How to Get Kids to Read

In many homes and schools, it’s an ongoing question. How do we convince kids to read more? How do we give them the opportunity to fall in love with reading? What can we do to support positive reading habits? What books will break down walls, build up confidence, spark curiosity, and set the path for a lifetime of learning and engagement.

Spiderman reading newspaper perched on building

Pretty easy, right?

We all know how important it is for kids to read. We also know plenty of kids for whom reading never comes first. Maybe reading is hampered by developmental challenges, maybe they’ve never had reading role models, maybe they just can’t sit still. Whatever the reason, kids who don’t read are the ones more likely to fall behind in school academically.

And think of the joy they’re missing by not diving into a good book!

Here are five tips for getting students more interested in reading.

  • Invite the kids to help you re-categorize your library. I know, the hours in a school day are incredibly short and seem to shrink every year, so it’s hard to imagine that spending several hours going through your entire library with your students is worth your time. But by asking your kids to help, you’re encouraging their investment in a collection of books and fostering a feeling of ownership. Also, they’ll have great ideas! Should you group books together by genre, topic, Dewy decimal system, alphabetically? Should all books on sports get shelved together, including fiction, biography, and how-to books? Don’t be surprised if some of those books never make it back on the shelf after being discovered by a kid who didn’t even know what they were looking for.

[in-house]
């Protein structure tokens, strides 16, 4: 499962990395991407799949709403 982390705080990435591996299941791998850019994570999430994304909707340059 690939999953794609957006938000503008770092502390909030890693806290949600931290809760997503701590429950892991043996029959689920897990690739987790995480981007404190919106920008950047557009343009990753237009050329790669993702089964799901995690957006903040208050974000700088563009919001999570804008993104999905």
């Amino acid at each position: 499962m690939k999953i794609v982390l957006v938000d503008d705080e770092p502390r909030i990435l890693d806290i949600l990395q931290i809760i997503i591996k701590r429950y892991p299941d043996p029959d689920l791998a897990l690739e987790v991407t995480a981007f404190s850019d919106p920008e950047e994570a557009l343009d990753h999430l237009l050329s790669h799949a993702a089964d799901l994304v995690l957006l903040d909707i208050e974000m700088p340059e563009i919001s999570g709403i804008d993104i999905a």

• Ask kids what video games and movies/TV shows they love. Chances are your students spend at least some of their time on a screen playing games and watching shows. You can help turn screen time into learning time by pairing them with books they might like based on their media choices. If a kid loves world building and adventure quests, they might love books by Ursula Le Guin. Check out these book recommendations for kids who love video games. They might also be interested in novels that are actually based on video games.
  • Let them read whatever they want. Independent reading is just that—kids reading books they choose on their own. Is your 13-year-old still obsessed with Wimpy Kid? Let them be. Are graphic novels always the first choice in your house? Don’t worry about it. Maybe draw the line with books that discuss topics you feel are too mature for your children, but other than that, give them free rein. As they gain in confidence, you can nudge them toward slightly more challenging books that still have some of the features they love in their favorites.
  • Read the books your kids seem drawn to. Maybe manga isn’t your go-to choice for your own reading time, but when kids see you reading the material they like, that’s a powerful vision. Any sense of hierarchy melts away and you can enjoy the conversations that follow. And you might just discover new favorites! Instead of worrying that “My kid hates to read,” make sure you’re modeling the behavior you want to see.
  • Reading out loud is still important! Even long after kids learn to read on their own, they still enjoy being read to, and read alouds have a funny trick of turning into quiet, independent reading time.
  • Audio books are wonderful tools. Listening to books is a truly wonderful option for anybody, especially kids who have trouble with text or who have trouble sitting still! They can listen while they skateboard, build stuff, cook, dance, ride bikes, and just about everything else. They can even listen in the car, which can go a long way in making long rides that much more bearable.

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